These extracts are taken from "Mersham during the 18th and early 19th Centuries" by Jennifer Mills, with the kind permission of the author. Interesting reading, the whole can be found at http://mershamistery.wordpress.com/mersham-during-the-18th-and-19th-centuries/

Extracts:-

In earlier times ... the Knatchbull family provided much employment in the mansion at Hatch and on the Estate. The Revd. Joseph Price, Vicar of Brabourne from 1767 to 1786, listed those employed by Sir Edward, the 7th Baronet, as 1 butler, 2 gardeners, a gamekeeper or huntsman, a footman, and horse groom, a horsehelper, a horse coachman, a horse postillion, perhaps coachman's helper, perhaps waggoner, her (Sir Edward's wife's) maid, 3 children's maids, a housekeeper, her maid, 2 housemaids, 2 laundry maids, a dairy maid and 2 cooks. Finn also gives a list of "domestics in the establishment", presumably of Sir Edward, the 8th Baronet...

 

 (In mid 1840's report to the Tithes Commission) Mersham is a small village 4 miles from Ashford. The parish is naturally divided into three distinct portions. The northern part is all light land a great deal of it very kind and useful some exceedingly good, especially near the Village and much of course very inferior. All of it is well adapted for the cultivation of Turnips but for some reason or other Turnip Farming by no means flourishes in this part of Kent. Sir Edward Knatchbull's Park which is in this division and the Grass Land adjoining it is for the most part weak and poor...

 The major landowner, with 763 acres in this parish alone, was the Rt. Hon. Sir Edward Knatchbull Bart. of Mersham Hatch. About half of this he kept in his own hands, the rest was rented by ten lessees....

Most of the woodland in 1840 was on the Knatchbull estate; this included long-established woodlands such as Quarrington and Bockhanger as well as plantations...

The largest house in the parish is Mersham-le-Hatch, which replaced an earlier house acquired by the Knatchbull family in the 15th century.The building, designed by Robert Adam, was commenced by Sir Wyndham Knatchbull-Wyndham (6th Baronet) in 1762 and completed in 1767, after his death, by Sir Edward Knatchbull (7th Baronet). Its construction must have provided much work in the parish. Sir Edward wrote that "in this building it is my own bricks, lime, sand, wood for the kiln, my own teams draw all this and the straw to the brick kilns, which is a considerable saving". Finn mentions that John Clarke Senior was "when a young man employed at the building of the present House also at the taking down of the old one which was then in the Stable Yard". The Parish Register for 1765 records that one William Boulter, a vagrant, and his wife were being relieved at Hatch and the man was "employed in hard work about a new House then building". His wife gave birth to twins while they were staying in the parish. The area around the new house also underwent dramatic change.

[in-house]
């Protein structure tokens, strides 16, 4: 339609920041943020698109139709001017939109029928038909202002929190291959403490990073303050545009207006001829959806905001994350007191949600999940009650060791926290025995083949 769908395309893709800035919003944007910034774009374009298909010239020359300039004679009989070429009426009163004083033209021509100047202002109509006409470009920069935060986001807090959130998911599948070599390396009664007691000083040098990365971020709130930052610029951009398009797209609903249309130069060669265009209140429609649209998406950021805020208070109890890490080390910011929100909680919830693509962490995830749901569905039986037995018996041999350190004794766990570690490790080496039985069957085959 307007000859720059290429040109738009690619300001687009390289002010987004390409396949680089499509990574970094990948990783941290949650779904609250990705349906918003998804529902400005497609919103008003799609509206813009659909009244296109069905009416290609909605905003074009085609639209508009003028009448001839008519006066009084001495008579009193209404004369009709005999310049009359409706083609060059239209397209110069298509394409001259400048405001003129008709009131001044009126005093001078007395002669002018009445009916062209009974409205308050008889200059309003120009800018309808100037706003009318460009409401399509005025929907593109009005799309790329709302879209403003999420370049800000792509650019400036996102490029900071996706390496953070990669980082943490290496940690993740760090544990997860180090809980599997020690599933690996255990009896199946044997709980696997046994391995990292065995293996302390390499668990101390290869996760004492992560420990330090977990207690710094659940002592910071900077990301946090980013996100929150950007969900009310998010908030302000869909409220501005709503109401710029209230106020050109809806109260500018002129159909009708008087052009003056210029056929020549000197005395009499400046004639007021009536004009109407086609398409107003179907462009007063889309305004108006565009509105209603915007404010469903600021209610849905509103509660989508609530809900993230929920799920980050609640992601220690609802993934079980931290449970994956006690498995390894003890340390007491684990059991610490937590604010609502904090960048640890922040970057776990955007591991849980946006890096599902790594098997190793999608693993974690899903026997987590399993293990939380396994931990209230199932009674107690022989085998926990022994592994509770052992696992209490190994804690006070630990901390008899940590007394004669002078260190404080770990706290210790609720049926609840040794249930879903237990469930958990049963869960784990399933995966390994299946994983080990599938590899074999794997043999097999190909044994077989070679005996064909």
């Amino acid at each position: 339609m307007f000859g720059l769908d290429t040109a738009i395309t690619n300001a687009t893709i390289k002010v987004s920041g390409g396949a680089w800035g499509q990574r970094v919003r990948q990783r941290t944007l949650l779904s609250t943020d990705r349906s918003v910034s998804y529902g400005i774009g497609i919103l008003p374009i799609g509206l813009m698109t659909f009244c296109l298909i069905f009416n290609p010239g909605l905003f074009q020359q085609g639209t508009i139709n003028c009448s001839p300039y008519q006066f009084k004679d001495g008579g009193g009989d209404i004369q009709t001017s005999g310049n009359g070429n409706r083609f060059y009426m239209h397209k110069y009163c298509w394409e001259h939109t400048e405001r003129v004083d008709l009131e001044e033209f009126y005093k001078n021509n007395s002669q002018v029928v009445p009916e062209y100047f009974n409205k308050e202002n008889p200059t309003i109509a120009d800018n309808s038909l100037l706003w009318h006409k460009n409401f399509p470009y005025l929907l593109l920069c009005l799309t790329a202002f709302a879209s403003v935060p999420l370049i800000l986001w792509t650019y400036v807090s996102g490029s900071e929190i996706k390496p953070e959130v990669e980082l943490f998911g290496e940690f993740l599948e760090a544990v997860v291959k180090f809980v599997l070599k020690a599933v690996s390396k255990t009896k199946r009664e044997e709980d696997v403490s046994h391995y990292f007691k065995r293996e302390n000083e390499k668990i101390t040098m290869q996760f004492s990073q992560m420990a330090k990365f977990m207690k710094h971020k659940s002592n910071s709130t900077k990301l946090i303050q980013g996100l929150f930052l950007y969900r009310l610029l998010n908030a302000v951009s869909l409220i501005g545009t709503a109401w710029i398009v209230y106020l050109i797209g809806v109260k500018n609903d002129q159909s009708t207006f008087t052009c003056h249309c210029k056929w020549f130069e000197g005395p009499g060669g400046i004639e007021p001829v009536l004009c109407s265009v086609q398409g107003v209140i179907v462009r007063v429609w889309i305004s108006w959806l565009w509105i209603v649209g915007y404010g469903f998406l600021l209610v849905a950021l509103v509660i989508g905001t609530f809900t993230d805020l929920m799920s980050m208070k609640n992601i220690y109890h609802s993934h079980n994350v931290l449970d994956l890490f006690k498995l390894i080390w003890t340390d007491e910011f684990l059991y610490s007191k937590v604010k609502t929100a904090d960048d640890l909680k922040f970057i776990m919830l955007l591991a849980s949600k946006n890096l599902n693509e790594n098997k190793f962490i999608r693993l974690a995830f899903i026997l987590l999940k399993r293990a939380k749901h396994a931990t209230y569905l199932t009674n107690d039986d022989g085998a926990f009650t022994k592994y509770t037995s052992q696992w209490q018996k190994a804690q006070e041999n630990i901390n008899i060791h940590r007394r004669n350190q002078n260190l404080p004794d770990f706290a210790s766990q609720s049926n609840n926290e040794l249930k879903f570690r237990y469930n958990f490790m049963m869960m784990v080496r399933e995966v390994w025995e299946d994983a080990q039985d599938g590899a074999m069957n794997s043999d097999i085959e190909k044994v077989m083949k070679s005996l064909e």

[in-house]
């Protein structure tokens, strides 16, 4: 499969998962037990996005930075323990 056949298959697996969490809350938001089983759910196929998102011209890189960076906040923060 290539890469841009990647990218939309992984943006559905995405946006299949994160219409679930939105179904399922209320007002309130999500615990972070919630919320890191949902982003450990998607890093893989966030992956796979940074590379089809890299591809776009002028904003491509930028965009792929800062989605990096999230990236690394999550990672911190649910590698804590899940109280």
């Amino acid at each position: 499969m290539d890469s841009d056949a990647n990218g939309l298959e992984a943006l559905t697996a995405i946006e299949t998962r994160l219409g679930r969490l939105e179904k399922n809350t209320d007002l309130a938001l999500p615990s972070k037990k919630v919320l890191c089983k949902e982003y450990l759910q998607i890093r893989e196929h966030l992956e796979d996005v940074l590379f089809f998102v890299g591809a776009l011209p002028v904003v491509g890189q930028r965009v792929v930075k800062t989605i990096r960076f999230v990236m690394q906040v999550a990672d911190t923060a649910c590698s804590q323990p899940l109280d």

Finn recalls sadly:-that the Bockham wood formerly was on the roadside and the Fir Toll and garden walls, stabling, coachhouses and shrubbery, also three large white gates leading to the yard and its appurtenances, the second to the front entrance to the House, the third by the Wheelers shop at the end of the Heath leading down the valley into the Park. An avenue of majestic trees extending the whole length adorned with a fine sandy promenade with several protectors or wirley gigs erected on the pathway. These now are all departed like a scrawl and the whole of these pleasant walks are now enclosed within the park and the Turnpike road removed lower down towards the Street, also another long avenue of fine elms with a sandy pathway leading to the village street is vanished so that the whole has undergone an entire change and the place thereof is known no more.”

After his description of the forge at Hatch, Finn records that "Hatch and the whole was a very lovely village". He lists employees at the Hatch who seemed to have occupied houses nearby. The changes he deplored may well have been made by the 8th Baronet, also Sir Edward Knatchbull. Finn says "He had great alterations made on his domain, the walks removed, the trees cut down and the poor and their dwellings transplanted to another spot that they might not be offensive to him” 

In 1841 the Hatch had 4 labourers living in properties at the Park and Quarrington, in addition there was a Bailiff and a Park-keeper, but others must also have been employed from the surrounding villages. Female servants were the next largest group of employees; there were 32 of them. Twelve worked at the Hatch together with 2 male servants and a charwoman...

Newhouse, now the home of Countess Mountbatten (Lady Brabourne), dates from the early 18th century. Hasted mentions it as being a "large good mansion, which lately belonged to Mr. Turner Marshall". It was afterwards occupied by one of his daughters and her husband Edward Hughes, a farmer, grazier and hopgrower, who is described in glowing terms in the Finn Survey. His unmarried daughters continued to live in the house after their parents' death. Finn described it as a "fine noble house ... as fine a building to its size as any structure in Mersham. The premises in the neatest order and regularity, quite the model of cleanliness."